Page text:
Mist, The (US - BD)
Marcus Doidge steps out into The Mist with a rope tied around his waist...
After a destructive thunderstorm, artist David Drayton (Thomas Jane) heads into town for supplies with his son, Billy (Nathan Gamble), and narky neighbour Brent Norton (Andre Braugher).
Making a stop at the busy local grocery store, David and the rest of the shoppers are shocked by the appearance of Dan Miller (Jeffrey DeMunn) running into the store with a bloody nose warning of something dangerous in the mist. This is soon followed by a wall of mist rolling over the parking lot and enveloping the store.
With visibility reduced to near-zero outside the store’s all-glass front and differing reactions to just how dangerous mist can be, the characters in the store soon begin to clash, made all the worse when David witnesses the death of bag-boy Norm (Chris Owen, the Sherminator) at the hands (or is that tentacles) of what really resides within the mist and tries to convince the rest of the store that venturing outside is probably the worst idea they could ever have.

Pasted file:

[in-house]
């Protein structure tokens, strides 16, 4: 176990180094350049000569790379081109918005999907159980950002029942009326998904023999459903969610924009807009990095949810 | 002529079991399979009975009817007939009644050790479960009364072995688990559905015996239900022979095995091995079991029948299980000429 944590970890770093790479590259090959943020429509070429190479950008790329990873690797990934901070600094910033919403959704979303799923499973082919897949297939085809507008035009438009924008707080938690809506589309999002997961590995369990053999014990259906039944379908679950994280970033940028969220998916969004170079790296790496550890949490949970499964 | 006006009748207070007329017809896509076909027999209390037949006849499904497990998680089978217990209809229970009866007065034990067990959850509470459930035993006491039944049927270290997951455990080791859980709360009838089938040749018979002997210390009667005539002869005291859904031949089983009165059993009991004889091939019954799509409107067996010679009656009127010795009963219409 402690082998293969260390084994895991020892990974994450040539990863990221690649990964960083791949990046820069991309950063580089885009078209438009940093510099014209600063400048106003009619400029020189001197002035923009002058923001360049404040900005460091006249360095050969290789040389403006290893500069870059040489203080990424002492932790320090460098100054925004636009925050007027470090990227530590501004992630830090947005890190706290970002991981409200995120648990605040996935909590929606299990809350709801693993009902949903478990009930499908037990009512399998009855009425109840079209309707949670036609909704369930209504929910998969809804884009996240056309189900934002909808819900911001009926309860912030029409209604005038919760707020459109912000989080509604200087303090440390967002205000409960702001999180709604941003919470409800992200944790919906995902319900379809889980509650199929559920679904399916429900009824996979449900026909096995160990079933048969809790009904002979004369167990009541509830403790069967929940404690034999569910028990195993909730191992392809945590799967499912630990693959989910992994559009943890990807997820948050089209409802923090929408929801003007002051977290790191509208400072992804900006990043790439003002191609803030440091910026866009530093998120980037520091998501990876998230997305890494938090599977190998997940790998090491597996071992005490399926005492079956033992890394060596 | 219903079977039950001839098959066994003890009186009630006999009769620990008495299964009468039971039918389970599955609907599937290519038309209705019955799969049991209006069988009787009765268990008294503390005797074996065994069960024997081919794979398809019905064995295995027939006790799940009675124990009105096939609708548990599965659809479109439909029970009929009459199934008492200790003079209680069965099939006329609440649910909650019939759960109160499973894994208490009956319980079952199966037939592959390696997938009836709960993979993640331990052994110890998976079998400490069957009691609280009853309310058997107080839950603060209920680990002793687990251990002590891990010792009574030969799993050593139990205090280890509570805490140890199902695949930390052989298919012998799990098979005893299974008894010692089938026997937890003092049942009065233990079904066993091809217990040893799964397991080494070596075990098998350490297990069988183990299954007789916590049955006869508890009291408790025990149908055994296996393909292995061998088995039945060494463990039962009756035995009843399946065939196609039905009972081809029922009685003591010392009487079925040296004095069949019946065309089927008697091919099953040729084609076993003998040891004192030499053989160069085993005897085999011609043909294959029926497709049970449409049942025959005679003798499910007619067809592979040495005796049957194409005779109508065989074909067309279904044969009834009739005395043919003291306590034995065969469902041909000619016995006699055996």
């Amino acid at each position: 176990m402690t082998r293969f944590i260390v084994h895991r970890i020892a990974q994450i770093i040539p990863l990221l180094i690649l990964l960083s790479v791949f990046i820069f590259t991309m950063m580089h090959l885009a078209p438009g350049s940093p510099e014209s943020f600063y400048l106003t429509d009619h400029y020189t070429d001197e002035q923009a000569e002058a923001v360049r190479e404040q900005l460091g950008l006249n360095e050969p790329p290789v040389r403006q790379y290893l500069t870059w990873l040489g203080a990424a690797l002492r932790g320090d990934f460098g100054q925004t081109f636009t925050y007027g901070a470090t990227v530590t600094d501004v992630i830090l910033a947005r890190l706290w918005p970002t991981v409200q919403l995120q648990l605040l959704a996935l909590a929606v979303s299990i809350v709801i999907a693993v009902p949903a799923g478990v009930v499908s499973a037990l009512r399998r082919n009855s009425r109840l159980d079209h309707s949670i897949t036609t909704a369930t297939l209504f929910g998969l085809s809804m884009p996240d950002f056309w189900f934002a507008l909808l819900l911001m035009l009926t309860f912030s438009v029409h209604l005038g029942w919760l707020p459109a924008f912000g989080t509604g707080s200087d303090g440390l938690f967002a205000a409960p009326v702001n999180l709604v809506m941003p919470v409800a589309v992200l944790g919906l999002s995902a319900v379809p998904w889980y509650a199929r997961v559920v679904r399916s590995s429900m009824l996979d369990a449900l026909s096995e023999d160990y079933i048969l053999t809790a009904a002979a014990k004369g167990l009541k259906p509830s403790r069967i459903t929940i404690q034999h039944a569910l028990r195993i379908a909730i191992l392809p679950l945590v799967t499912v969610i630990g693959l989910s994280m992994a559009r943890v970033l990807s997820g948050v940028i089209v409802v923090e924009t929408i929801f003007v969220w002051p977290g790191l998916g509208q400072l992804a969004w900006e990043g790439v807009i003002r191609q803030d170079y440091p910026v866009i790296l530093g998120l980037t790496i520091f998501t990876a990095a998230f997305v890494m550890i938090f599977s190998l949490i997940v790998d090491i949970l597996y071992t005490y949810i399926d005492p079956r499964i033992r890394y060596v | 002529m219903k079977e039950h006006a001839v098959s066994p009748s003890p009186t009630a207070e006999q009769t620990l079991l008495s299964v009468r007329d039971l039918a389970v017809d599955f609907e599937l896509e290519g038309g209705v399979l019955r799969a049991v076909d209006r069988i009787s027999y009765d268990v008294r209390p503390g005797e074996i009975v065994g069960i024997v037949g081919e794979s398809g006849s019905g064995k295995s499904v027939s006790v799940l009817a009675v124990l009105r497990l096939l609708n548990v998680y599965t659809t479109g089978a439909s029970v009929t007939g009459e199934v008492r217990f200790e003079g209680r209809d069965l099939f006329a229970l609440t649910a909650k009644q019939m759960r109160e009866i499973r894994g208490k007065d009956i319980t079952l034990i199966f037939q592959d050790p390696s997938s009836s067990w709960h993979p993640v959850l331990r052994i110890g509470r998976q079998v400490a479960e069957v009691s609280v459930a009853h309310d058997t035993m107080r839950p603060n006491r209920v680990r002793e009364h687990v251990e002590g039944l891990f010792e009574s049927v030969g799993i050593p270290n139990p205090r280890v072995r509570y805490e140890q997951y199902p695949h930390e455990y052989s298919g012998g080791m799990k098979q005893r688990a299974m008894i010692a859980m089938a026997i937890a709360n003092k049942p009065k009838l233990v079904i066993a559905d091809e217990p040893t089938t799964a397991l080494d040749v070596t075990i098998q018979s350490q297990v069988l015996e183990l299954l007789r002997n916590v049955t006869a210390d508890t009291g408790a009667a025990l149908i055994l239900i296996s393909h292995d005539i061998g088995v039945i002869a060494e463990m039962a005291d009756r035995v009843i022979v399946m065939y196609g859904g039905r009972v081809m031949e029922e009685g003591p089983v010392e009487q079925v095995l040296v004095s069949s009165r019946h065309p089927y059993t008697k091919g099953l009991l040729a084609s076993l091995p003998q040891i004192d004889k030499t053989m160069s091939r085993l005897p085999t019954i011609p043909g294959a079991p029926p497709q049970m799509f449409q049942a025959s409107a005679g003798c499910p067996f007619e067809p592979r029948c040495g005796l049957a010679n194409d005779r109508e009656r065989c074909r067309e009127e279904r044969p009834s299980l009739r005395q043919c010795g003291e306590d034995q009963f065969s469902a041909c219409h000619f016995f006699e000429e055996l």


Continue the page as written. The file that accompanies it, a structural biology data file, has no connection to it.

The Mist is another Frank Darabont masterpiece as far as I’m concerned. I know that’s a hell of a way to begin this review, but it’s one of those movies that deserves that sort of out in the open reaction. It immediately grabs your attention and for me, has got better on repeat viewings. Darabont has an uncanny knack at making movies that feel nothing like anything else in the current climate. The Shawshank Redemption is one of those movies that will be forever referred to as a genuine classic (no mean feat) and to a lesser degree I’d imagine that The Green Mile will be regarded in much the same reverence in many circles. The Majestic didn’t get the praise it deserved and was woefully under-loved, but I for one adore its sense of nostalgia and heart and whilst I can see why it wasn’t well received, it’s still a master filmmaker at work. So, as you can see I’m a Darabont fan (and that’s without going into his other credits).